Last Sunday in Baltimore, however, he was forced to watch several series, which will continue to be the plan, coach Mike Tomlin said.

"I'm cool with it," said Farrior, long a leader and defensive captain with the Steelers. "I think it will help out in the long run, in November and December."

One of his co-captains on offense, Hines Ward, applauded Farrior for how he has taken what is not a demotion but is a concession to age.

"Our time is coming," said Ward, 35. "He's a captain, he's a leader, he's not going to gripe about things. They were rotating him and Foote. It's part of the business.

"My day is coming. I see how he's dealing with stuff like that. Has he lost a step? I don't think so. He's still a great player. He's the leader of that defense; that's why he was voted captain. That's just what the coaching staff wanted to do.

"Maybe it's to save him in the long haul, to keep him fresh toward the end of the season when we need him the most."

Farrior said he does not feel different physically now, but it might catch up with him later. The one concession he has made to age, he said, is to spend more time in the weight room in order to keep up his strength.

The plan, he said, is not set in stone.

"I think it just depends on how it plays out, what everyone looks like. I don't think it's anything set."

Chop blocks: NFL again looks other way

There has been some dispute whether the chop blocks thrown by the Baltimore Ravens Sunday were legal or not. No Ravens were penalized, and none were fined. ESPN analyst Merril Hoge, who has access to the tapes each team shoots at games, wrote on Twitter, "After watching the end zone copy of the coaching tape the ravens O line had several illegal chop blocks on steeler D that were never called."

Let's forget whether the chop blocks were legal or not, or whether they had anything to do with the Ravens' ability to rush for 170 yards against what was the third-best rush defense in the modern history of the NFL last season. The crux of the matter is the Ravens came out chop-blocking with impunity and the NFL will do nothing about it.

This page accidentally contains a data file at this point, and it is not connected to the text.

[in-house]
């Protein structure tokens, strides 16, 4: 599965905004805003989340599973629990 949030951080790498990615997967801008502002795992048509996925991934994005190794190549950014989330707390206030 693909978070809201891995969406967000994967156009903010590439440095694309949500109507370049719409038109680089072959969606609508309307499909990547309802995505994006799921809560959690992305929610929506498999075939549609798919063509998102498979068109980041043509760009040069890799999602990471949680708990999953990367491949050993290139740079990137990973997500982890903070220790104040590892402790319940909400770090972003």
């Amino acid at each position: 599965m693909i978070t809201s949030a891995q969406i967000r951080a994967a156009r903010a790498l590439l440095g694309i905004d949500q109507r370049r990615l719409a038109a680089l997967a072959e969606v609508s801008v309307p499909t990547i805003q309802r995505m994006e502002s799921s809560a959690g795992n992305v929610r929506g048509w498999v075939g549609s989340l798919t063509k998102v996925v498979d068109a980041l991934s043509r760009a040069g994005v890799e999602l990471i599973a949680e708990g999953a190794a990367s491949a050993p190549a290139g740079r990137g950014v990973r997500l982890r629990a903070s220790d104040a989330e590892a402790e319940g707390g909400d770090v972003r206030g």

It is no wonder defensive players feel they have no protection from an NFL that wants nothing but offense. The chop block can take out a defensive lineman's knees in a heartbeat and either end or put a severe crimp into his career.

While the league moves to protect "defenseless" players on offense, such as receivers, it does little to protect those on defense who are defenseless as nose tackle Casey Hampton was Sunday.

If it is legal, the Steelers might as well get with the program and develop a strategy for using the chop block.

A BOGO special?

Think again

Why don't the Steelers just go out and get some good cornerbacks? Because you cannot just run down to the Piggly Wiggly and pick a couple off the shelves. That was a favorite saying of Chuck Noll, and it holds true today.

Some people seem to think teams can just wave a magic wand over their problems and fix them with new players, especially those cut by other teams. Perhaps the addition of tackle Flozell Adams last season helped make Steelers fans think that way. Willie Colon hurt? No problem, go find another veteran offensive tackle to help you get to the Super Bowl.

But that is a rare occasion. Every team has weaknesses in this age of the salary cap and free agency. Left cornerback is one for the Steelers. They drafted corners in the third and fourth round. Why not the first or second? Because they also needed to replenish their defensive and offensive lines, and you cannot use your first-round pick on two players, the NFL just won't allow it.

And they did sign a good cornerback this year. His name is Ike Taylor, and, if they had not signed him, he would be somewhere else right now. He was the Steelers' best defensive player Sunday.

Expect two gameday QBs to be the norm

It should be no surprise that the Steelers scratched Dennis Dixon last Sunday and will go with only two quarterbacks again today. The new rule that makes no exception for quarterbacks on the roster for games this year likely will have most teams going with just two and making another position player active.

It's not really much of a gamble. It's rare when a team has to go to its third quarterback.